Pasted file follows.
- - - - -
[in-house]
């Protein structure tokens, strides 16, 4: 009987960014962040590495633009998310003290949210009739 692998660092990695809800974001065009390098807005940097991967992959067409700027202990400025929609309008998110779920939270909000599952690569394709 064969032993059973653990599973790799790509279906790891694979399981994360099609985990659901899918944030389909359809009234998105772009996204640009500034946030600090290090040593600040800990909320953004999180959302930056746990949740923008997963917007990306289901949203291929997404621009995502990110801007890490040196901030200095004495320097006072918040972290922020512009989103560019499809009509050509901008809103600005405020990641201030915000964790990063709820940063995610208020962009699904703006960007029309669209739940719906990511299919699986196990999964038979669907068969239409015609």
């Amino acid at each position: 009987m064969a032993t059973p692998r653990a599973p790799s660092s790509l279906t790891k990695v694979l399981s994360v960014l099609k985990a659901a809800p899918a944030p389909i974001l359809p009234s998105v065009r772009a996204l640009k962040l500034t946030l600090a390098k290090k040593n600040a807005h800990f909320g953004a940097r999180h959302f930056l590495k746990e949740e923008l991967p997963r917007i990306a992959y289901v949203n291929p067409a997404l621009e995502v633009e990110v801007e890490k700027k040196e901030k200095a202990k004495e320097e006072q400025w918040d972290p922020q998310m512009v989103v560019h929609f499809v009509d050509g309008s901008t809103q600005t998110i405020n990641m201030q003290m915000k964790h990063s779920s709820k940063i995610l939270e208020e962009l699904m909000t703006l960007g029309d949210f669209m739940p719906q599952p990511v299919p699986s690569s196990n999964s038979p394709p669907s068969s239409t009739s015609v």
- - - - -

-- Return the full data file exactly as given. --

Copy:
[in-house]
């Protein structure tokens, strides 16, 4: 009987960014962040590495633009998310003290949210009739 692998660092990695809800974001065009390098807005940097991967992959067409700027202990400025929609309008998110779920939270909000599952690569394709 064969032993059973653990599973790799790509279906790891694979399981994360099609985990659901899918944030389909359809009234998105772009996204640009500034946030600090290090040593600040800990909320953004999180959302930056746990949740923008997963917007990306289901949203291929997404621009995502990110801007890490040196901030200095004495320097006072918040972290922020512009989103560019499809009509050509901008809103600005405020990641201030915000964790990063709820940063995610208020962009699904703006960007029309669209739940719906990511299919699986196990999964038979669907068969239409015609």
């Amino acid at each position: 009987m064969a032993t059973p692998r653990a599973p790799s660092s790509l279906t790891k990695v694979l399981s994360v960014l099609k985990a659901a809800p899918a944030p389909i974001l359809p009234s998105v065009r772009a996204l640009k962040l500034t946030l600090a390098k290090k040593n600040a807005h800990f909320g953004a940097r999180h959302f930056l590495k746990e949740e923008l991967p997963r917007i990306a992959y289901v949203n291929p067409a997404l621009e995502v633009e990110v801007e890490k700027k040196e901030k200095a202990k004495e320097e006072q400025w918040d972290p922020q998310m512009v989103v560019h929609f499809v009509d050509g309008s901008t809103q600005t998110i405020n990641m201030q003290m915000k964790h990063s779920s709820k940063i995610l939270e208020e962009l699904m909000t703006l960007g029309d949210f669209m739940p719906q599952p990511v299919p699986s690569s196990n999964s038979p394709p669907s068969s239409t009739s015609v």